PATRICK PYLES

When I was about 7 years old my big brother took me to see Blue Water, White Death, the story of a group of adventurers seeking to film the elusive Great White Shark. The moment the film ended I remember saying, “I want to do that!”.

The film altered the trajectory of my life. Growing up I devoured books, magazines – anything so long as it was about sharks. The love of sharks blossomed into the love of the ocean.

In 1998 I became certified in scuba diving. A few short years later I met my childhood hero, Rodney Fox, and joined him for an adventure of a lifetime – cage diving with the mighty Great Whites of the Neptune Islands. Since then I’ve photographed 15 species of sharks, from speed demons like the Shortfin Mako to the toothy Sand Tigers that inhabit Cape Lookout.

No small feat for someone born and raised in Las Vegas, NV. As for making a living, I built a career in direct marketing, raising millions of dollars for cancer research hospitals, non-profits, and associations in Canada, Great Britain, and the U.S.

Now I’m retired and live in Palm Beach County so I can dive, dive, dive and hone my photography skills. I currently shoot a Sony mirrorless camera with a Nauticam housing.

As underwater photographers, I believe our pictures help tell the story of the oceans. And by doing so, inspire our young to become ambassadors for our oceans’ wildlife, just as a documentary did for me so many years ago.

When I was about 7 years old my big brother took me to see Blue Water, White Death, the story of a group of adventurers seeking to film the elusive Great White Shark. The moment the film ended I remember saying, “I want to do that!”.

The film altered the trajectory of my life. Growing up I devoured books, magazines – anything so long as it was about sharks. The love of sharks blossomed into the love of the ocean.

In 1998 I became certified in scuba diving. A few short years later I met my childhood hero, Rodney Fox, and joined him for an adventure of a lifetime – cage diving with the mighty Great Whites of the Neptune Islands. Since then I’ve photographed 15 species of sharks, from speed demons like the Shortfin Mako to the toothy Sand Tigers that inhabit Cape Lookout.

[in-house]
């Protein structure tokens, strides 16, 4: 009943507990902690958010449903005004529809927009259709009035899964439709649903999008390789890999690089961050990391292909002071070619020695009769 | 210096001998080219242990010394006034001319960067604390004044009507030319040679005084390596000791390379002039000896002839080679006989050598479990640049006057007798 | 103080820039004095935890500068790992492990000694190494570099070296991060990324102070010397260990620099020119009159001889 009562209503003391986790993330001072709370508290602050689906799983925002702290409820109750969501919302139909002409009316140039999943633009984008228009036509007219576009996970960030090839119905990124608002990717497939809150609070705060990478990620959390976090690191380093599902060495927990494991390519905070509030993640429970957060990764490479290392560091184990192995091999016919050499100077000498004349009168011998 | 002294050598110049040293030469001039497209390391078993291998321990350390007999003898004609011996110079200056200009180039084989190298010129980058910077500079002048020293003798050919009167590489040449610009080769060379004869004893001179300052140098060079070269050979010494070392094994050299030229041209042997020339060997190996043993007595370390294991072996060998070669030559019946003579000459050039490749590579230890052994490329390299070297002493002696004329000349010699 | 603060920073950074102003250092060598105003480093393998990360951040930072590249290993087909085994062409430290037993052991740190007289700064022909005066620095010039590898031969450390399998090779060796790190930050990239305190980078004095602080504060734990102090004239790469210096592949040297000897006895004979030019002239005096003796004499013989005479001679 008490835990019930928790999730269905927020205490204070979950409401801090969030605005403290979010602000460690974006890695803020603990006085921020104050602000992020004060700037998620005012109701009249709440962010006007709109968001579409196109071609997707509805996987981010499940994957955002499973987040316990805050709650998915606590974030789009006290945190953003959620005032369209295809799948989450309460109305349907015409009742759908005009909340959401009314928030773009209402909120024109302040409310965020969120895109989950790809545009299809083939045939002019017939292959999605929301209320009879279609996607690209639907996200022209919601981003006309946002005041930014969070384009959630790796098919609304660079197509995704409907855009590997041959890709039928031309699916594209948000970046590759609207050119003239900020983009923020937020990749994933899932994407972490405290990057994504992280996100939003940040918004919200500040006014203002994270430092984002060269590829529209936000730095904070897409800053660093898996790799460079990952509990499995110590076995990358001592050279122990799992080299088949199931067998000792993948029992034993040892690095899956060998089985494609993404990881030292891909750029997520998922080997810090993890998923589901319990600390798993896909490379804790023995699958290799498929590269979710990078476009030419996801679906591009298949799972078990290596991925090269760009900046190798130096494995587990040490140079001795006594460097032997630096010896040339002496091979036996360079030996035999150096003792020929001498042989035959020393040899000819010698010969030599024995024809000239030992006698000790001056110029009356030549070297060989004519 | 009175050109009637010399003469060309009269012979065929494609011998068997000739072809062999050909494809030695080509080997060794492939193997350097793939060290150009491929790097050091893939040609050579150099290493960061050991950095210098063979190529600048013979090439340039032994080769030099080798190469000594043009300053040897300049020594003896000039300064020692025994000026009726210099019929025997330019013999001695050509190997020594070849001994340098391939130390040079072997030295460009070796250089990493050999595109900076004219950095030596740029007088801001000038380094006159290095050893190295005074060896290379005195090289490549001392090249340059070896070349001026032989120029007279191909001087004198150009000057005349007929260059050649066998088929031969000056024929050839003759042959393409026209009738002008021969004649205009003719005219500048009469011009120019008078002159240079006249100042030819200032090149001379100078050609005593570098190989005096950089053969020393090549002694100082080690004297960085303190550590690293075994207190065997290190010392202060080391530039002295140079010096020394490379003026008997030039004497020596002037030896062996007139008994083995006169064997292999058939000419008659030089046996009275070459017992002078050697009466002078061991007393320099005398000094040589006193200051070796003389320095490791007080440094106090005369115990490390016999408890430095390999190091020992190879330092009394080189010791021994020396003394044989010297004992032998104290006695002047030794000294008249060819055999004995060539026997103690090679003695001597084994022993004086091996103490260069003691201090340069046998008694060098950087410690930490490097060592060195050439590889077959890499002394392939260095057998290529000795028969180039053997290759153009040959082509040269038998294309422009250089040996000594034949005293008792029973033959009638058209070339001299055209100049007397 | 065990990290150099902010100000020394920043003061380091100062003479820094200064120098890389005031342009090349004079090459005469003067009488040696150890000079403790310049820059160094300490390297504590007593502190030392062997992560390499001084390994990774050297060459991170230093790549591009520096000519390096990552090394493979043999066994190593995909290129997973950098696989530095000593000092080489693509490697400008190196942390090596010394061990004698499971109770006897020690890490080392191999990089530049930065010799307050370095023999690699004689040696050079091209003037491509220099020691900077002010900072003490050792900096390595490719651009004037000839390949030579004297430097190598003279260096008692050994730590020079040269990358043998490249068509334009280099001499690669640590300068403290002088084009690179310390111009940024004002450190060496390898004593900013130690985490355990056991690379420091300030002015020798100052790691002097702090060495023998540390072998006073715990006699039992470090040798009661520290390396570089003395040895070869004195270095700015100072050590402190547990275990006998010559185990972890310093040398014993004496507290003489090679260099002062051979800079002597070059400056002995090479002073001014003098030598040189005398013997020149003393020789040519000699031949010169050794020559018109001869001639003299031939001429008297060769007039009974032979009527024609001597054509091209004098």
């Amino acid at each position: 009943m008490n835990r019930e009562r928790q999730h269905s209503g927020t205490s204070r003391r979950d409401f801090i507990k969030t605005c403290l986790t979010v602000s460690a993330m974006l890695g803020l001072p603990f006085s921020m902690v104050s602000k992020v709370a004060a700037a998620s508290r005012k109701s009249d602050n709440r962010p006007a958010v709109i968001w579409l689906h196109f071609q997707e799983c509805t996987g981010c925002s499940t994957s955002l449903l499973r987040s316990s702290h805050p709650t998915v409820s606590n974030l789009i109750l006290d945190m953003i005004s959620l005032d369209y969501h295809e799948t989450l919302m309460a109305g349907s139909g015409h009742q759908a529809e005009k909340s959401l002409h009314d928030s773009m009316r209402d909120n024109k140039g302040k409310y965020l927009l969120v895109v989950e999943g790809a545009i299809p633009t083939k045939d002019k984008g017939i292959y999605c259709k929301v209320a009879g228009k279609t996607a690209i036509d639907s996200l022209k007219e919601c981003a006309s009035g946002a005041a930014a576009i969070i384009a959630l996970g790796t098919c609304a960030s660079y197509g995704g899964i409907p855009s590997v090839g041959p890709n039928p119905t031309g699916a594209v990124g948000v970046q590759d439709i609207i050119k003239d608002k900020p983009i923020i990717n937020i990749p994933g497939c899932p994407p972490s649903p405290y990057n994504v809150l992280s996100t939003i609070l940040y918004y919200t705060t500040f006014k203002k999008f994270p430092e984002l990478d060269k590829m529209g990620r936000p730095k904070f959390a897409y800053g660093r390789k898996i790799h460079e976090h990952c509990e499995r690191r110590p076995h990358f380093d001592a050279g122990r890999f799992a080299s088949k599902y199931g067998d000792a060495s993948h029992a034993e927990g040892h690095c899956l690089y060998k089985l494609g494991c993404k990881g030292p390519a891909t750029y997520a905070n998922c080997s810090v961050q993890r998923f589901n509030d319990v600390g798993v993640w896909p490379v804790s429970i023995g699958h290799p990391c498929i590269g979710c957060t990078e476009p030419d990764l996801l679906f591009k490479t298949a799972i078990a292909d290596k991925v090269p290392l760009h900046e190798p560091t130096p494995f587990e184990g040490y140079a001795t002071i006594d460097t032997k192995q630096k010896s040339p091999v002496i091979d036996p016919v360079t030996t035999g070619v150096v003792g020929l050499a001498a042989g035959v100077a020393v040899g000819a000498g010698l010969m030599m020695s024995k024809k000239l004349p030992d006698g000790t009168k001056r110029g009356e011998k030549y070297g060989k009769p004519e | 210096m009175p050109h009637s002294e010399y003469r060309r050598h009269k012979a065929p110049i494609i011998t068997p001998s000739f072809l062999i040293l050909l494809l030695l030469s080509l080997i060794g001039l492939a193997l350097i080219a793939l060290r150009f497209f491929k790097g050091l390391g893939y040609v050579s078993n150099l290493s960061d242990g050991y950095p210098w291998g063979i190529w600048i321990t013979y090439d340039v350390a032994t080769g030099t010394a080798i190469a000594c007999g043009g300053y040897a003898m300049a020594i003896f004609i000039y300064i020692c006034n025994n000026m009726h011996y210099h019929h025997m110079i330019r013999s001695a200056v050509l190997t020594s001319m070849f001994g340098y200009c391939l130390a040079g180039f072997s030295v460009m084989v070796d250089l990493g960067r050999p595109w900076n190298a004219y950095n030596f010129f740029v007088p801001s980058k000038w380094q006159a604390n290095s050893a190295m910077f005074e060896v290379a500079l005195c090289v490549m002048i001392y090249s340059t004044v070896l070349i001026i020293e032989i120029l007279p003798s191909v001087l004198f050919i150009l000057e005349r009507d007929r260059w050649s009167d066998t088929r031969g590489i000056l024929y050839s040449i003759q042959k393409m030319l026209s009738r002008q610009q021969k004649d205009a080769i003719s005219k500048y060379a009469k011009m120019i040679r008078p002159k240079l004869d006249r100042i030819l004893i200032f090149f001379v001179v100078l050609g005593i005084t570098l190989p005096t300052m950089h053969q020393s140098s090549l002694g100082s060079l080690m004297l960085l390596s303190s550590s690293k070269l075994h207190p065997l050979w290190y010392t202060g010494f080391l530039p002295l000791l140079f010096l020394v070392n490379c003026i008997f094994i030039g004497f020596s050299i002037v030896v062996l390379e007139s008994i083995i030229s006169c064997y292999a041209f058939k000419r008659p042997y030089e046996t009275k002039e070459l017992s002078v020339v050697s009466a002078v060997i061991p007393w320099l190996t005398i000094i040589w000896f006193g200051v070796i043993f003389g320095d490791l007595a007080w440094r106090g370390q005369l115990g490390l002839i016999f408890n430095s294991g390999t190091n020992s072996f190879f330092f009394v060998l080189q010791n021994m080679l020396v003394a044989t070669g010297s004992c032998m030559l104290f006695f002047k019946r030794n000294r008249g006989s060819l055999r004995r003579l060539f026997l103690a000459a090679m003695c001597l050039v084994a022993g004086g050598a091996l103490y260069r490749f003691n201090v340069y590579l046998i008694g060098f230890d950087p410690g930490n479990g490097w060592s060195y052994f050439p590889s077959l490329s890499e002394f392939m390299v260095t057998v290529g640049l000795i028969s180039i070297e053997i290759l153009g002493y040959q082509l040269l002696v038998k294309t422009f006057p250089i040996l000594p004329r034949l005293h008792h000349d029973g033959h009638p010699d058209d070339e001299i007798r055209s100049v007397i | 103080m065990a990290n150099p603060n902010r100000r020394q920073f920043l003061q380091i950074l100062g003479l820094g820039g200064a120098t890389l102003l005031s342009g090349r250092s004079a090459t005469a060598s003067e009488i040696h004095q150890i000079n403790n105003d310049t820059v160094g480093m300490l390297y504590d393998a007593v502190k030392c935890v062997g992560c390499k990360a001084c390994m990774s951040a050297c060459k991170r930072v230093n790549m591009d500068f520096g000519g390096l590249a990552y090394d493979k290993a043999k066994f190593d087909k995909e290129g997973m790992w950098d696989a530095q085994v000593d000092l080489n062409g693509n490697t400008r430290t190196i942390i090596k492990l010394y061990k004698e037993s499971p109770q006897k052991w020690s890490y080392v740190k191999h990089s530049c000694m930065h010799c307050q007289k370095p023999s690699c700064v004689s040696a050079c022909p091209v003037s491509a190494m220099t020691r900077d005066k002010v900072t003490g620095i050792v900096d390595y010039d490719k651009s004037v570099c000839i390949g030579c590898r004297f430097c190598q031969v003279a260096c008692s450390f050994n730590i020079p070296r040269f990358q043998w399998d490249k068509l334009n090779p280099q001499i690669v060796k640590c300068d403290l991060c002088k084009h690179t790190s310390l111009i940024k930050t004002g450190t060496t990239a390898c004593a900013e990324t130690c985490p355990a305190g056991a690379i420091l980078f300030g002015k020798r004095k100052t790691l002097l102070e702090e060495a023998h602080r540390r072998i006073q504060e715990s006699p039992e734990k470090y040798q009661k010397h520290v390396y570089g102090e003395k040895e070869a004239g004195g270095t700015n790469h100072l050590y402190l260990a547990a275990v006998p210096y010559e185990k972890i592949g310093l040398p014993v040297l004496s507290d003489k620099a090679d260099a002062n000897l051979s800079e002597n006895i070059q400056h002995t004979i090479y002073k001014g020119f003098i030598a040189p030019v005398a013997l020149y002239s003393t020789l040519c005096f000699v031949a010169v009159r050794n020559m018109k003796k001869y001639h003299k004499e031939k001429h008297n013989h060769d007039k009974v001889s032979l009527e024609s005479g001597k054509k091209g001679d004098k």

No small feat for someone born and raised in Las Vegas, NV. As for making a living, I built a career in direct marketing, raising millions of dollars for cancer research hospitals, non-profits, and associations in Canada, Great Britain, and the U.S.

Now I’m retired and live in Palm Beach County so I can dive, dive, dive and hone my photography skills. I currently shoot a Sony mirrorless camera with a Nauticam housing.

As underwater photographers, I believe our pictures help tell the story of the oceans. And by doing so, inspire our young to become ambassadors for our oceans’ wildlife, just as a documentary did for me so many years ago.

When I was about 7 years old my big brother took me to see Blue Water, White Death, the story of a group of adventurers seeking to film the elusive Great White Shark. The moment the film ended I remember saying, “I want to do that!”.

The film altered the trajectory of my life. Growing up I devoured books, magazines – anything so long as it was about sharks. The love of sharks blossomed into the love of the ocean.

In 1998 I became certified in scuba diving. A few short years later I met my childhood hero, Rodney Fox, and joined him for an adventure of a lifetime – cage diving with the mighty Great Whites of the Neptune Islands. Since then I’ve photographed 15 species of sharks, from speed demons like the Shortfin Mako to the toothy Sand Tigers that inhabit Cape Lookout.

No small feat for someone born and raised in Las Vegas, NV. As for making a living, I built a career in direct marketing, raising millions of dollars for cancer research hospitals, non-profits, and associations in Canada, Great Britain, and the U.S.

Now I’m retired and live in Palm Beach County so I can dive, dive, dive and hone my photography skills. I currently shoot a Sony mirrorless camera with a Nauticam housing.

As underwater photographers, I believe our pictures help tell the story of the oceans. And by doing so, inspire our young to become ambassadors for our oceans’ wildlife, just as a documentary did for me so many years ago.